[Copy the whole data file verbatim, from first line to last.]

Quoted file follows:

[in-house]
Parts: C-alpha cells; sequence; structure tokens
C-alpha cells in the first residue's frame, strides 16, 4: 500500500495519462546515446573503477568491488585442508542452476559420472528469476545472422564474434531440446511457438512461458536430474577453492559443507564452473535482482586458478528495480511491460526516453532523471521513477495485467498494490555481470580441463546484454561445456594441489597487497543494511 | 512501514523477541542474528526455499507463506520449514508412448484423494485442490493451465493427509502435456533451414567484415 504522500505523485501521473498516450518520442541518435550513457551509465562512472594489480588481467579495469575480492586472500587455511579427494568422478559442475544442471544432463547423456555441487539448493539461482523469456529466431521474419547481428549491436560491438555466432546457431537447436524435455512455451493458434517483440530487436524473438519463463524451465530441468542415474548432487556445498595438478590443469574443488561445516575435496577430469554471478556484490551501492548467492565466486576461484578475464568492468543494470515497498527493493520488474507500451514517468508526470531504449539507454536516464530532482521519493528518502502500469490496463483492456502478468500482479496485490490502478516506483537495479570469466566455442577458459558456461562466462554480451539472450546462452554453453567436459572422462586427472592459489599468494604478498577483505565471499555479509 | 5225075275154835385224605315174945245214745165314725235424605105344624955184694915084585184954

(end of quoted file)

[in-house]
Parts: C-alpha cells; sequence; structure tokens
C-alpha cells in the first residue's frame, strides 16, 4: 500500500495519462546515446573503477568491488585442508542452476559420472528469476545472422564474434531440446511457438512461458536430474577453492559443507564452473535482482586458478528495480511491460526516453532523471521513477495485467498494490555481470580441463546484454561445456594441489597487497543494511 | 512501514523477541542474528526455499507463506520449514508412448484423494485442490493451465493427509502435456533451414567484415 504522500505523485501521473498516450518520442541518435550513457551509465562512472594489480588481467579495469575480492586472500587455511579427494568422478559442475544442471544432463547423456555441487539448493539461482523469456529466431521474419547481428549491436560491438555466432546457431537447436524435455512455451493458434517483440530487436524473438519463463524451465530441468542415474548432487556445498595438478590443469574443488561445516575435496577430469554471478556484490551501492548467492565466486576461484578475464568492468543494470515497498527493493520488474507500451514517468508526470531504449539507454536516464530532482521519493528518502502500469490496463483492456502478468500482479496485490490502478516506483537495479570469466566455442577458459558456461562466462554480451539472450546462452554453453567436459572422462586427472592459489599468494604478498577483505565471499555479509 | 5225075275154835385224605315174945245214745165314725235424605105344624955184694915084585184954